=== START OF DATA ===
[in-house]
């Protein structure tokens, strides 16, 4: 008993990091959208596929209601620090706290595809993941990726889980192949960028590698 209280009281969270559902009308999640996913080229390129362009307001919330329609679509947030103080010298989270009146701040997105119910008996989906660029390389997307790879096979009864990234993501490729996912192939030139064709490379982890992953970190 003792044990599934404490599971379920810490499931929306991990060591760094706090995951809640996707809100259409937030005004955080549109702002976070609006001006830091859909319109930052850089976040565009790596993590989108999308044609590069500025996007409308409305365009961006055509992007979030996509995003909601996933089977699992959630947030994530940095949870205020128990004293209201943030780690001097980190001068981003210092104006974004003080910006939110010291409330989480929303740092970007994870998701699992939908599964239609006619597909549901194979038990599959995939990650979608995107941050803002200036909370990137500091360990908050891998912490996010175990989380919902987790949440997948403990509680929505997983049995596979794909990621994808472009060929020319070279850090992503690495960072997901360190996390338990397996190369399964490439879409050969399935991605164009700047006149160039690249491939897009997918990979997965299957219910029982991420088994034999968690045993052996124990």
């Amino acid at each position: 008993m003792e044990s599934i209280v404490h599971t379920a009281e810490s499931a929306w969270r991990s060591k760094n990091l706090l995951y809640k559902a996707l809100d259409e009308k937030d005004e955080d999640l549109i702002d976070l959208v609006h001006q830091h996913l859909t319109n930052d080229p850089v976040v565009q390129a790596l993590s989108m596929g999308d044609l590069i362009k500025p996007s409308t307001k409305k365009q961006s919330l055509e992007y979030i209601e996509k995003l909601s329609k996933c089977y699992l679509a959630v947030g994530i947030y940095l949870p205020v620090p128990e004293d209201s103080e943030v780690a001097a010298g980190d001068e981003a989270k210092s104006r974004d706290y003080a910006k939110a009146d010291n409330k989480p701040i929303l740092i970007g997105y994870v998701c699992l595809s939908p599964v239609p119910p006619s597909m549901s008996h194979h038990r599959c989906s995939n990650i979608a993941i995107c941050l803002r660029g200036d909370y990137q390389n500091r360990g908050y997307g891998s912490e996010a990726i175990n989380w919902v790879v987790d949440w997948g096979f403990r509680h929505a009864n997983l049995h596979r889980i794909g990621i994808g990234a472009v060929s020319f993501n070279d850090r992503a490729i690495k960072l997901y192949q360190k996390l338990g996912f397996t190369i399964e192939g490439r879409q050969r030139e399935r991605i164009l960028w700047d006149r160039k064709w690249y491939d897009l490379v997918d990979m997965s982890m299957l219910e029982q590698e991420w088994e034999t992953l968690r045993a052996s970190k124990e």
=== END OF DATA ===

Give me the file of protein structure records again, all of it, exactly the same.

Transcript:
[in-house]
């Protein structure tokens, strides 16, 4: 008993990091959208596929209601620090706290595809993941990726889980192949960028590698 209280009281969270559902009308999640996913080229390129362009307001919330329609679509947030103080010298989270009146701040997105119910008996989906660029390389997307790879096979009864990234993501490729996912192939030139064709490379982890992953970190 003792044990599934404490599971379920810490499931929306991990060591760094706090995951809640996707809100259409937030005004955080549109702002976070609006001006830091859909319109930052850089976040565009790596993590989108999308044609590069500025996007409308409305365009961006055509992007979030996509995003909601996933089977699992959630947030994530940095949870205020128990004293209201943030780690001097980190001068981003210092104006974004003080910006939110010291409330989480929303740092970007994870998701699992939908599964239609006619597909549901194979038990599959995939990650979608995107941050803002200036909370990137500091360990908050891998912490996010175990989380919902987790949440997948403990509680929505997983049995596979794909990621994808472009060929020319070279850090992503690495960072997901360190996390338990397996190369399964490439879409050969399935991605164009700047006149160039690249491939897009997918990979997965299957219910029982991420088994034999968690045993052996124990």
């Amino acid at each position: 008993m003792e044990s599934i209280v404490h599971t379920a009281e810490s499931a929306w969270r991990s060591k760094n990091l706090l995951y809640k559902a996707l809100d259409e009308k937030d005004e955080d999640l549109i702002d976070l959208v609006h001006q830091h996913l859909t319109n930052d080229p850089v976040v565009q390129a790596l993590s989108m596929g999308d044609l590069i362009k500025p996007s409308t307001k409305k365009q961006s919330l055509e992007y979030i209601e996509k995003l909601s329609k996933c089977y699992l679509a959630v947030g994530i947030y940095l949870p205020v620090p128990e004293d209201s103080e943030v780690a001097a010298g980190d001068e981003a989270k210092s104006r974004d706290y003080a910006k939110a009146d010291n409330k989480p701040i929303l740092i970007g997105y994870v998701c699992l595809s939908p599964v239609p119910p006619s597909m549901s008996h194979h038990r599959c989906s995939n990650i979608a993941i995107c941050l803002r660029g200036d909370y990137q390389n500091r360990g908050y997307g891998s912490e996010a990726i175990n989380w919902v790879v987790d949440w997948g096979f403990r509680h929505a009864n997983l049995h596979r889980i794909g990621i994808g990234a472009v060929s020319f993501n070279d850090r992503a490729i690495k960072l997901y192949q360190k996390l338990g996912f397996t190369i399964e192939g490439r879409q050969r030139e399935r991605i164009l960028w700047d006149r160039k064709w690249y491939d897009l490379v997918d990979m997965s982890m299957l219910e029982q590698e991420w088994e034999t992953l968690r045993a052996s970190k124990e």